OTTAWA — Prime Minister Stephen Harper departed Sunday for South Korea, where he is widely expected to complete another long round of free-trade negotiations that his critics were denouncing as secretive and potentially bad for Canadian workers.
It wasn’t known whether Harper planned to sign the final text of a free-trade deal with South Korea — a laborious, decade-long, on-again, off-again process — or was simply going to announce an agreement-in-principle in a staged photo-op.
That’s essentially what occurred last fall when Harper jetted off to Brussels on short notice to mark the end of four years of rocky negotiations with the European Union.
The fanfare of that announcement was not accompanied by a final text, something Harper and the Europeans said at the time could take at least another year and a half. However, Trade Minister Ed Fast said last month the legal text should be ready soon, possibly in the next month or two.
A government source close to the talks, who was not authorized to speak on the record, noted that Harper tabled a summary of “final negotiated outcomes” in the House of Commons within two weeks of the Brussels signing ceremony.
NDP trade critic Don Davies said growing trade with South Korea and Asia in general is a good thing. But he was skeptical that the week’s coming ceremonies would not amount to much more than a repeat of Brussels.
“Are they going to go just to shake hands, have a photo-op and sign an agreement-in-principle without the actual details or text to be released?”
Davies assailed the government for a total lack of transparency, and questioned whether the deal would be able to protect jobs in Canada’s auto sector.
“In trade deals, it’s details that matter,” he said.
“The Conservatives have the least transparent trade policy probably in the developed world. They are closed, they are secretive and they don’t involve a lot of stakeholders; they don’t involve the opposition.”
The deal would mark progress toward expanding trade with Asia, a major economic priority of the Harper government. Coming on the heels of the Canada-EU pact, it would allow Harper to trumpet his first significant free-trade deal in Asia, and give impetus to other negotiations, particularly with Japan.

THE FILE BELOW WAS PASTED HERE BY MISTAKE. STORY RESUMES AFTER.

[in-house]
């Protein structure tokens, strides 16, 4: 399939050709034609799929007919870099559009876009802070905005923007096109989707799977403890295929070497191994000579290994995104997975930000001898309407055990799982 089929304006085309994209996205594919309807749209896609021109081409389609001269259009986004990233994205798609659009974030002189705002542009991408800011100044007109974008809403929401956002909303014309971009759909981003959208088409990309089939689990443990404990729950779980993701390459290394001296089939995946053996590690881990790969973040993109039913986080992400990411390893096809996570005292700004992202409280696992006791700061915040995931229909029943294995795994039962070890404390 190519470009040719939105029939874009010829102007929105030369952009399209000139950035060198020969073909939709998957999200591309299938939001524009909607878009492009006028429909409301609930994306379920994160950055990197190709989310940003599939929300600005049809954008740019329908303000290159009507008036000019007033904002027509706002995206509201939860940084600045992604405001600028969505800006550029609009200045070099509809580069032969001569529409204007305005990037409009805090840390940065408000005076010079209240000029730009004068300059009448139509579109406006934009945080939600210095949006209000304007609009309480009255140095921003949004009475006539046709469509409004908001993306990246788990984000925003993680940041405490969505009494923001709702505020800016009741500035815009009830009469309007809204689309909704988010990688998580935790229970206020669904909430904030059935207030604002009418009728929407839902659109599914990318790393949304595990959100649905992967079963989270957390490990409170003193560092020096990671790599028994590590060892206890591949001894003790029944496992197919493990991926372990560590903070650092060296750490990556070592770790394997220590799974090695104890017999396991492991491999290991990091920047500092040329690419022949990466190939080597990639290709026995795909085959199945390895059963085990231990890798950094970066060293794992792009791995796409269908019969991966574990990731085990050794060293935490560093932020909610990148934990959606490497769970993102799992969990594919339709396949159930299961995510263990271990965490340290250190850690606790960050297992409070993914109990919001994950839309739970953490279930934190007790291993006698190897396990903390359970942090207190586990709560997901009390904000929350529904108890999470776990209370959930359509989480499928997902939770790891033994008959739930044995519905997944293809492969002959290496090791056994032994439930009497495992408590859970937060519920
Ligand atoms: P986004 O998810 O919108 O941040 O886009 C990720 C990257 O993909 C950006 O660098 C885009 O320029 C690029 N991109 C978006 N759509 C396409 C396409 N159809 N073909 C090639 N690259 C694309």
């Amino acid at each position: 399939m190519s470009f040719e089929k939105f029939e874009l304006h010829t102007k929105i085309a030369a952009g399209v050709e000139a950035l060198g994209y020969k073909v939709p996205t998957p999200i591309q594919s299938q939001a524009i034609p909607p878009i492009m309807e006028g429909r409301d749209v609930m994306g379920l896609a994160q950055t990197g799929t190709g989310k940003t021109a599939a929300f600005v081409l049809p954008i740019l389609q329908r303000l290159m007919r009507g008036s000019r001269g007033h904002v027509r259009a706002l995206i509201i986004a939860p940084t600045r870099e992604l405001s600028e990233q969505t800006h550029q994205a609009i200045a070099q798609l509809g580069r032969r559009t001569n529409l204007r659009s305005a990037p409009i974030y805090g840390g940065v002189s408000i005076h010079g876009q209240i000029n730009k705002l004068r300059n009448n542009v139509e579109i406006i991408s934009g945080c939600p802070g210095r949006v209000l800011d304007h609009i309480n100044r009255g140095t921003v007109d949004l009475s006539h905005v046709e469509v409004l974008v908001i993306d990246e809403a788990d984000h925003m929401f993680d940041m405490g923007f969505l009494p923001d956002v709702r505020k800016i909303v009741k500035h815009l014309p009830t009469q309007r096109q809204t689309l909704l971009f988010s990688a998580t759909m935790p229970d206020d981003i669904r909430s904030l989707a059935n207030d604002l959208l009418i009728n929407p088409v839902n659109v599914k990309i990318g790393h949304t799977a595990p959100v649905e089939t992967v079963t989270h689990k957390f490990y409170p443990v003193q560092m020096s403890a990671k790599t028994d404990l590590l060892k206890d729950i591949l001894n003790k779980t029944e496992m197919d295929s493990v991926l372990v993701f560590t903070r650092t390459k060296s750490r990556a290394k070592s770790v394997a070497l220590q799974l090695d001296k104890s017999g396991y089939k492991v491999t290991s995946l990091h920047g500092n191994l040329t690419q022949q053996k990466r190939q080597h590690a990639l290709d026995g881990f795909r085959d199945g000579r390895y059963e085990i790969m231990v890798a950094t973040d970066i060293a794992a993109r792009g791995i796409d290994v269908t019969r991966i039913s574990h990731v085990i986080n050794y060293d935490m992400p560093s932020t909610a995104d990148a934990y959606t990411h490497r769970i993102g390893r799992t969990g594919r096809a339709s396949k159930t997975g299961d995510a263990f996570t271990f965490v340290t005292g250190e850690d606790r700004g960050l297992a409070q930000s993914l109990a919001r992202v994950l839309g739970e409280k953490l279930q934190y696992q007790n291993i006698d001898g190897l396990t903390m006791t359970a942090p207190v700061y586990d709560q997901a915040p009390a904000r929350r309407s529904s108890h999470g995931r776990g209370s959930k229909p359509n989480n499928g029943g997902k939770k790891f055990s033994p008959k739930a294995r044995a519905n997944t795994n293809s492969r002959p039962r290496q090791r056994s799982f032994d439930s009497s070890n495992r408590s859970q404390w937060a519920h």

“It’s a very long time coming,” said Yuen Pau Woo, president of the Asia Pacific Foundation of Canada.
“We are well behind our competitors, and closing with Korea will show that Canada is serious about developing stronger trade ties with Asia, and could well accelerate the pace of our negotiations with other countries.”
International Trade Minister Ed Fast acknowledged as much in an interview aired Sunday.
“Our exports to Korea have declined quite precipitously since the Americans and the Europeans got their trade agreements with Korea,” Fast told CTV’s question period.
“So we’re looking to level the playing field, make sure that our businesses can compete fairly with some of our biggest competitors.”
A key irritant is the auto sector. Canada has a 6.1 per cent tariff on car imports.
Critics fear that if it is removed, the Canadian market would be flooded with Korean-made brands such as Hyundai and Kia.
The government source said the tariff elimination “will have a very limited impact on Canadian production and jobs.” The source noted 2012 research prepared for the Trade Department that said 85 per cent of autos manufactured in Canada are for export.
“The protective effect of Canada’s 6.1 per cent tariff on auto imports from Korea is diminishing dramatically,” the source added, noting that half the Korean-made cars sold in Canada this year will enter the country tariff free from the United States under the North American Free Trade Agreement.
Woo said there were measures in the recent federal budget that could be seen as helpful to the auto sector even though they were not explicitly linked to the trade agreement.
“The U.S. has a free-trade agreement with Korea. It has a much larger auto sector than we do. They are the same companies,” he said.
“This is a deal that can be done in Canada, notwithstanding the challenges.”
Ontario’s economic development minister, Eric Hoskins, has said Korea out-exports Canada 50 to one in autos and he hasn’t been assured by Ottawa that Canada’s automakers won’t be even more disadvantaged once tariffs are removed.
Fast dismissed concerns from the likes of the Ford Motor Company that a deal with Korea that removes auto import tariffs would devastate Canada’s auto industry.
“We have had broad consultations with the auto industry, and we believe the outcome that we’re hoping to achieve will be a balanced one,” he said.
“It will reflect many of the concerns raised by the auto industry.”
“This deal is likely to further cement Canada’s global role as a natural resource supplier, to the detriment of higher value-added sectors, such as the auto industry,” said Scott Sinclair, senior research fellow with the Canadian Centre for Policy Alternatives.
“Just as concerning as the trade imbalance, is the make-up of our trade with Korea.”
He said Canada’s sells mostly unprocessed, low value-added, carbon-intensive resources to Korea such as coal, copper and aluminum while importing mostly high-tech, manufactured goods such as autos, electronics and appliances.
“The sudden breakthrough in the talks appears to be driven more by political rather than trade policy factors,” said Sinclair.
Stuart Trew, a trade expert with the Council of Canadians, said he expects any deal will only widen Canada’s trade deficit with Korea.
“If things go the same way as they did for the U.S. in the U.S.-Korea FTA, Canada can expect zero export growth and an increased trade deficit,” said Trew.
“Considering how similar U.S. and Canadian exports are, I think it’s the most likely situation.”